Cathy Wingert may have lost her battle with colon cancer, but her legacy lives on.
After being diagnosed in December 2012, Wingert, who resided in Marshfield, spent the next five years becoming an advocate for colon cancer research and raising funds for the cause. Her story has inspired her family to continue her mission by organizing a Bowlin’ for Colons fundraising event in Marshfield on March 4th, just two days shy of Cathy’s birthday.
When Wingert learned in spring 2014 that her cancer had metastasized with no cure possible, she sought a second opinion at the UW Carbone Cancer Center in Madison under Dr. Dusty Deming, a colon cancer survivor himself. The center is the only comprehensive cancer center in the state of Wisconsin, and focuses on patient care, research, education, and prevention.
She was impressed by Dr. Deming’s care and research efforts, and decided to use whatever time she had left to make an impact.
“My mom had this newfound hope that led her to attend conferences, serve on advisory boards and mentor other cancer patients,” said Brianah Laughnan, Cathy’s daughter. “She truly believed in all the work that Dusty was doing, and continues to do, in his research lab.”
Additionally, Wingert and her family attended fundraising events for the center, which includes Carbone Race for Research (October), Bowlin’ for Colons (March), The Ride (September), Funk Out Cancer (November, alternating years), and Andy North & Friends last summer.
She also found a way to make a personal donation to the center through a life insurance option that allowed her to use the money while living. Her family, husband Patrick Wingert and three children Ross Wingert, Raelynn Wingert, and Brianah, all supported her decision and even donated their own shares toward the cause. Altogether, the family made a $50,000 initial donation to the research lab under Dr. Deming.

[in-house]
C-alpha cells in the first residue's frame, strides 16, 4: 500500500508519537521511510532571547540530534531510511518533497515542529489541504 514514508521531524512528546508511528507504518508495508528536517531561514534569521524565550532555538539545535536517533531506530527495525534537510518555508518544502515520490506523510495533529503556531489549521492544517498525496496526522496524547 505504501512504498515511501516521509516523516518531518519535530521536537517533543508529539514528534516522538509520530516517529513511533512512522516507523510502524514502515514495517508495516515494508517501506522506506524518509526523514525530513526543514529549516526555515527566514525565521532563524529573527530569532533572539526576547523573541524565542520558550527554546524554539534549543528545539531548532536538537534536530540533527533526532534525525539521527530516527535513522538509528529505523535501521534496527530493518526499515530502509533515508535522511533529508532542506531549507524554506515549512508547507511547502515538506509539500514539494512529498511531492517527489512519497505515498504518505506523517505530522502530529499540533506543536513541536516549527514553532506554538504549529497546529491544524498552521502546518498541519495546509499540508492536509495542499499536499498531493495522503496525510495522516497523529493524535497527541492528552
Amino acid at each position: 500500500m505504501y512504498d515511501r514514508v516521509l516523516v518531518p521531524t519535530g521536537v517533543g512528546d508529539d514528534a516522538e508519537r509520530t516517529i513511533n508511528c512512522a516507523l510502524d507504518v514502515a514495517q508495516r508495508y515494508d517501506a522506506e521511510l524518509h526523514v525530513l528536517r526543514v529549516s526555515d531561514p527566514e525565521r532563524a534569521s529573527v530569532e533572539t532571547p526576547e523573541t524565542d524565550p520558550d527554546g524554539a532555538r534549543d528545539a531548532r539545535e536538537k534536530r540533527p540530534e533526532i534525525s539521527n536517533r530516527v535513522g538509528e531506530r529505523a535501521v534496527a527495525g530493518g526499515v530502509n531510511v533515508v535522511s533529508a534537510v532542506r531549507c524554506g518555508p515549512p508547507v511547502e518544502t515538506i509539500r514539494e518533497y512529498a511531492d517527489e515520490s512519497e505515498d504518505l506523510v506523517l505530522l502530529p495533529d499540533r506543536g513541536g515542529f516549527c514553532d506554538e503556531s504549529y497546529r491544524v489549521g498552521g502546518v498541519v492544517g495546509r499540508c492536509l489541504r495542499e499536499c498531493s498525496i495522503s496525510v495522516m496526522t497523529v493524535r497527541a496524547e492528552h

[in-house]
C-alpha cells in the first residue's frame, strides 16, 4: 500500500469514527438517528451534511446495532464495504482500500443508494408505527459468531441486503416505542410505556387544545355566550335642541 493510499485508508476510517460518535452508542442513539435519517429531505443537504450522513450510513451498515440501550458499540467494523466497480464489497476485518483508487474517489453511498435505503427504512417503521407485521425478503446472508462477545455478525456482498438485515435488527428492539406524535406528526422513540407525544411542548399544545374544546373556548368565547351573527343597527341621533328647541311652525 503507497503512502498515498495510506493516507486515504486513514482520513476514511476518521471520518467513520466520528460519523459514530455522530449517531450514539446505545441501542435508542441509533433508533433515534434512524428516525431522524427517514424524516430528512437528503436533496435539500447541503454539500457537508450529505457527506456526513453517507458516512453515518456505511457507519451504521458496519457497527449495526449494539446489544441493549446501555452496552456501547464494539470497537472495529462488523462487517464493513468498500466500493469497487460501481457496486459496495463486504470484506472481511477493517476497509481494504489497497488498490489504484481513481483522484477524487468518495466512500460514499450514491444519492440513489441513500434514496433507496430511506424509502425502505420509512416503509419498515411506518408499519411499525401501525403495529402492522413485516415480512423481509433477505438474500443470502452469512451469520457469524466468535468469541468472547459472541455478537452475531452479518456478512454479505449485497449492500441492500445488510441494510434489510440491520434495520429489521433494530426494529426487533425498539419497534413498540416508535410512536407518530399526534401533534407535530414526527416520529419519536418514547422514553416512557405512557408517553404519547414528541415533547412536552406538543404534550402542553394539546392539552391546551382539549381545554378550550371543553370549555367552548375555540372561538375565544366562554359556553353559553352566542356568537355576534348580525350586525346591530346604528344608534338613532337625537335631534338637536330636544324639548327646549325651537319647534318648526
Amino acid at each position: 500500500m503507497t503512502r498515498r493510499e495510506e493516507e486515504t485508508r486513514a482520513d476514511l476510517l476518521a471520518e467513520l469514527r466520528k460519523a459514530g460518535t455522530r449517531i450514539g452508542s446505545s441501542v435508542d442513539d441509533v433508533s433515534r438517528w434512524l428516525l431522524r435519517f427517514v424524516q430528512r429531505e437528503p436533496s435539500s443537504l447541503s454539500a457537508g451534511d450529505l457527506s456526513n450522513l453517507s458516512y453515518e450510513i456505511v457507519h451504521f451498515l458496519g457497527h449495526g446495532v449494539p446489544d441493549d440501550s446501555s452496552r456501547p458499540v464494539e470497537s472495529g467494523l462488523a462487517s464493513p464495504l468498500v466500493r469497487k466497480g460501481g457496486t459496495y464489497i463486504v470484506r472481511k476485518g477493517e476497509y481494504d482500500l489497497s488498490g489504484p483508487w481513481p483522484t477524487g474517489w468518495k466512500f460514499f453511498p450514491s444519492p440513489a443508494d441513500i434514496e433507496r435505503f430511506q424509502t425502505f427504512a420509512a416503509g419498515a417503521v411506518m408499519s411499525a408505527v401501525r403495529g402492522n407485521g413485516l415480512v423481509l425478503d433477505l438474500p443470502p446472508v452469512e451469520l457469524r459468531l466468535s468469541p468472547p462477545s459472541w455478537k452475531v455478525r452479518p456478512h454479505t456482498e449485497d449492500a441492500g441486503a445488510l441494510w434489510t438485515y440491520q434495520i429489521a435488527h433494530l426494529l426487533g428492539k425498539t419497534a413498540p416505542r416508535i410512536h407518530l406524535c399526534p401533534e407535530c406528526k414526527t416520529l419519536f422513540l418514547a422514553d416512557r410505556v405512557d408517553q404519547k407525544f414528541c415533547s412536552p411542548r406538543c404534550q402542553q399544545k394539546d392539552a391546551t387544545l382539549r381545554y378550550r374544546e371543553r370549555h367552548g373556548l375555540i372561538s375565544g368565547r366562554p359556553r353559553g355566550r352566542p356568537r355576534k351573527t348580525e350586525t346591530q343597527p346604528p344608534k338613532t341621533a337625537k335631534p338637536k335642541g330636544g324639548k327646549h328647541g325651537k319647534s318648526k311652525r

Wingert held her own fundraising event in November 2016 and shared her story and the importance of research with friends at the Blue Heron Brewpub. Dr. Deming visited from Madison, as well as oncologist Dr. Yeboah of Marshfield Clinic.
After passing away last November, her family saw the impact she had made in the many who showed up to pay their respects. Wingert had many roles within the Marshfield community, including Martin Dental office, MACCI, Marshfield Wastewater Treatment Facility and Marshfield School District as Administrative Secretary to the Superintendent.
“We always knew Mom built many relationships and knew many people, but seeing the amount of people that attended her visitation and funeral really confirmed the impact she had on many lives within the Marshfield and surrounding communities,” said Laughnan.
For those close to her, Wingert’s legacy is the positive attitude she had during her cancer battle.
“Throughout her cancer journey my Mom was not negative,” Laughnan said. “She would always remain positive, and I remember her always saying, ‘there is always someone that has it worse.’”
“I remember telling her on numerous occasions that she always seemed so happy and positive,” said Krystal Bowman, Cathy’s niece. “This is something that Eric and I remind each other when we have a bad day, and Cathy instilled it in us.”
Wingert was given an official timeline in October and received in-home hospice, passing away on November 3 surrounded by family. However, that was not the end of her mission.
“My wheels were already spinning about how we could continue her legacy,” said Laughnan. “In December, I reached out to one of the contacts mom had made during her time at Carbone.”
She was able to secure Rose Bowl Lanes as one of the six locations for Bowlin’ for Colons, an event which the family first attended in 2016 on Wingert’s birthday. Hosting their own event was a possibility that Laughnan discussed with her mother last summer.
“I truly believe that this never would have been possible without the relationships that my Mom made with so many people in the Development Office at Carbone,” she said.
The family hopes to make the event an annual one and continue Wingert’s commitment to colon cancer research. And while she won’t be able to see the results herself, Wingert’s legacy will live on in the thousands who receive better treatment and improved odds after a diagnosis.